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Burma: Hundreds may be dead, as junta tries to keep brutality unseen

by Rosalind Russellin, The Independent (UK), Sept. 29, 2007

Rangoon, Burma -- Burma's military leaders locked down monasteries, arrested dissidents and set up barricades across Rangoon yesterday in an attempt to suffocate the waves of street demonstrations calling for an end to their rule.

They also tried to cut off ordinary people's communication with the outside world, heightening fears that the crackdown that appears to have knocked the wind from the demonstrations could become more violent.

Yet, despite the regime's best efforts, a day after security forces killed at least nine demonstrators – dissident groups say the total could be as high as 200 – hundreds again risked their lives to defy the government in small but angry protests across Burma's main city.

Locked inside their monasteries, or banished from the city, the cinnamon-robed monks who have formed the backbone to the dignified protest of the past week were largely gone. In their place were civilians, less disciplined and more angry, some with bandanas around their faces.

Shouting, jeering groups moved quickly around the city in an attempt to gather in large numbers. But the military, with soldiers packed in the back of trucks, raced after them, quickly breaking up gatherings with threats and force.

In Thanwe township, a decaying residential area in north-east Rangoon, witnesses said soldiers fired shots amid skirmishes with protesters. "It's finished!" shouted a soldier as a group of young men scattered. When faced with lines of soldiers with rifles and riot shields, some protesters threw rocks and bottles in retreat.

Without the moral authority, organisation and discipline of the country's much revered Buddhist clergy, it seemed the soldier's words may ring true. With the civilian leaders of the pro-democracy movement who organised the initial protests last month having been arrested and jailed, Burma's rulers seem to have taken the upper hand.

"Government go away!" a young man in a sarong and flip-flops shouted in English, banging on the roof of our car as it moved through an agitated and disorganised crowd.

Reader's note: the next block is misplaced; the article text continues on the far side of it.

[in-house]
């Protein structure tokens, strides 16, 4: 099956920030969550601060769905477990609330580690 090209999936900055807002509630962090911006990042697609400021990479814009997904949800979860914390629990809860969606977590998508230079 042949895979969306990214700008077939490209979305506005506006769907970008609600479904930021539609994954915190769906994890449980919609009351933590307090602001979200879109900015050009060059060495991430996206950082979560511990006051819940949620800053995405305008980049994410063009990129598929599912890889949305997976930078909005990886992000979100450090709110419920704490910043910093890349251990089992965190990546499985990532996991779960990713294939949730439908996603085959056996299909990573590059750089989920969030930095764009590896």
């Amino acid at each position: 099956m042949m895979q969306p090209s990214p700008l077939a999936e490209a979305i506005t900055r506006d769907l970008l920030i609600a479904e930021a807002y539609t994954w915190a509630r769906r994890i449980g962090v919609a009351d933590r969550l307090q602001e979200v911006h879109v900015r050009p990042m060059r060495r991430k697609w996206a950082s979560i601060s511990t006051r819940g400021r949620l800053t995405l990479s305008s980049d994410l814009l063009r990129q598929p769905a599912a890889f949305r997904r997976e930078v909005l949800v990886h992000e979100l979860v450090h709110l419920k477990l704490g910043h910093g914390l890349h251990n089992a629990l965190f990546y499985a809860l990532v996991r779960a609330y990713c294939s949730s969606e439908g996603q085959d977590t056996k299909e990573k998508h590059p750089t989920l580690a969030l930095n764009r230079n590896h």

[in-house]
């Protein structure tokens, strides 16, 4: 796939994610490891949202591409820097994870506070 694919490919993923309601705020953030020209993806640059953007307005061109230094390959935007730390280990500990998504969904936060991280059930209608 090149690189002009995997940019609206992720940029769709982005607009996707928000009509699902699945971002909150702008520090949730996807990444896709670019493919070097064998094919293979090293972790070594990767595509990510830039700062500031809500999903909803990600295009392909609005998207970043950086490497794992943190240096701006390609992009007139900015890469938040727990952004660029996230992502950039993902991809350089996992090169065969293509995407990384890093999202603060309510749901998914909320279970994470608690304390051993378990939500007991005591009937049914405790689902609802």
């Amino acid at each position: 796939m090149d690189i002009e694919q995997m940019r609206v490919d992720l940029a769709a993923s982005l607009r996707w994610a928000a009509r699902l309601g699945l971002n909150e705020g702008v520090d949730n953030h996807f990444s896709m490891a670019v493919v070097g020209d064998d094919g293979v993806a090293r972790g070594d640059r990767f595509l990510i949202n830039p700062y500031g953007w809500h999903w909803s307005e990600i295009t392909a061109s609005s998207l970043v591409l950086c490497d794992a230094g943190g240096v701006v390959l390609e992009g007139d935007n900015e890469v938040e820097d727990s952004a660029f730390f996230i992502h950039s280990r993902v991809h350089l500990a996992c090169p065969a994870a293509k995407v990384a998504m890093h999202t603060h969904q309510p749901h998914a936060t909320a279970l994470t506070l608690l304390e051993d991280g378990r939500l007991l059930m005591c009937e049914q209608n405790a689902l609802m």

Gone was the pride and hope that accompanied the well-ordered marches led by the monks. In its place came fear and confusion. One Western diplomat said that, in another blow to the protesters, hundreds of suspected dissidents were arrested in raids across the city yesterday, with 50 taken in one swoop alone.

The military had moved on the monks overnight, raiding monasteries that were identified as hotbeds of protest, beating them up by the dozen and shipping them back to their villages – all away from the eyes of the world. Rangoon's temples, including the Sule and Shwedagon pagodas around which the monks had been rallying, have been declared "danger zones" and cordoned off with barbed wire.

Yesterday, authorities shut Burma's only internet server and blocked all text and picture messaging on mobiles, in an effort to stem the violent images leaving the country, including pictures of a Japanese photographer shot in front of the Sule Pagoda. Though foreign journalists are banned, the regime ordered soldiers to go door-to-door at some hotels looking for foreigners.

With widespread outrage and words of encouragement, but so far no practical support from the outside world, the protesters' only fuel is pent-up anger at 45 years of unbroken military rule. Burma's generals have ruined a resource-rich country through mismanagement and greed. A hike in fuel prices in August was the final straw for citizens who have kept quiet since a 1988 uprising was brutally crushed, killing up to 6,000 people.

Last night, the UN's special envoy to Burma was heading to the country to promote a political solution and could arrive as early as today. Also the UN Human Rights Council announced it would be holding a special session about Burma next week. It will be the first meeting of its kind since it gathered to talk about Darfur last year.

At the same time, a disturbing picture was emerging of Thursday's crackdown. Bob Davis, Australia's ambassador to Burma, said he had unconfirmed reports the death toll after two days of violence was "several multiples of the 10 acknowledged by the authorities". The Washington-based dissident group, US Campaign for Burma, said around 200 protesters had been killed.

"It's tragic," said Shari Villarosa, the most senior US diplomat in the country. "These were peaceful demonstrators, very well behaved."

A Burmese journalist who gave her account to The Independent, said: "The police were shooting everything – houses, trees, anything. The bullets were flying over our heads. It was as if they were on drugs and were crazy." Seven young people ran from the protest in Thanwe and tried to hide in long grass, the 23-year-old journalist said. "Informers were pointing to the grass, people got up and ran, but the police just fired into their backs. Four were gunned down straight away. Shot dead."

Following phone talks with the US President, George Bush, and the Chinese Premier, Wen Jiabao, Gordon Brown said: "I am afraid we believe the loss of life is far greater than is being reported."

The Prime Minister called for greater UN efforts and EU sanctions. "Now we have seen pictures from Burma and now we can hear voices from the Burmese people, there is no amount of censorship and no amount of violence that can silence the will of the Burmese people," he said.

Mr Brown added: "The eyes of the world are not only upon them. The anger of the world is now being expressed."

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